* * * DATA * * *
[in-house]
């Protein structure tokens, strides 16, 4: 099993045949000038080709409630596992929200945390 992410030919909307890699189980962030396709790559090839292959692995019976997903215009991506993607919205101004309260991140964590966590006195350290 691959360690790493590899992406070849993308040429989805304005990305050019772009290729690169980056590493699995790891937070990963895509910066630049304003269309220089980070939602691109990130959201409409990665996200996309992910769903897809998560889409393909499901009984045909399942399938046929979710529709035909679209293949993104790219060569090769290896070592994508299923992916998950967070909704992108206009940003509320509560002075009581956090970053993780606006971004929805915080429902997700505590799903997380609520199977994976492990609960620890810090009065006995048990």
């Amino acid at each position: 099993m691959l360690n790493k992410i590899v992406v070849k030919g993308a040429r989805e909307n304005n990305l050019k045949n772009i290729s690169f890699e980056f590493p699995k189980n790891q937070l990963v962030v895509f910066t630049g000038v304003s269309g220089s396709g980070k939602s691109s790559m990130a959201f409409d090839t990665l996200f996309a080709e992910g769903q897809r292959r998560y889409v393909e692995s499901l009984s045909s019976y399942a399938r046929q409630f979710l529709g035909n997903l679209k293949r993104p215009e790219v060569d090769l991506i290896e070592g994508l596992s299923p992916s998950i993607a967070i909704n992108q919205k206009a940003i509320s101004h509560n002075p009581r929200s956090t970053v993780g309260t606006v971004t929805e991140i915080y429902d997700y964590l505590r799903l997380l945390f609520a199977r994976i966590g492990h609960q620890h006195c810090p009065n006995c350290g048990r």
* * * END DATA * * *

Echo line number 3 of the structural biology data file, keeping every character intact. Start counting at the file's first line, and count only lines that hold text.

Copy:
């Amino acid at each position: 099993m691959l360690n790493k992410i590899v992406v070849k030919g993308a040429r989805e909307n304005n990305l050019k045949n772009i290729s690169f890699e980056f590493p699995k189980n790891q937070l990963v962030v895509f910066t630049g000038v304003s269309g220089s396709g980070k939602s691109s790559m990130a959201f409409d090839t990665l996200f996309a080709e992910g769903q897809r292959r998560y889409v393909e692995s499901l009984s045909s019976y399942a399938r046929q409630f979710l529709g035909n997903l679209k293949r993104p215009e790219v060569d090769l991506i290896e070592g994508l596992s299923p992916s998950i993607a967070i909704n992108q919205k206009a940003i509320s101004h509560n002075p009581r929200s956090t970053v993780g309260t606006v971004t929805e991140i915080y429902d997700y964590l505590r799903l997380l945390f609520a199977r994976i966590g492990h609960q620890h006195c810090p009065n006995c350290g048990r």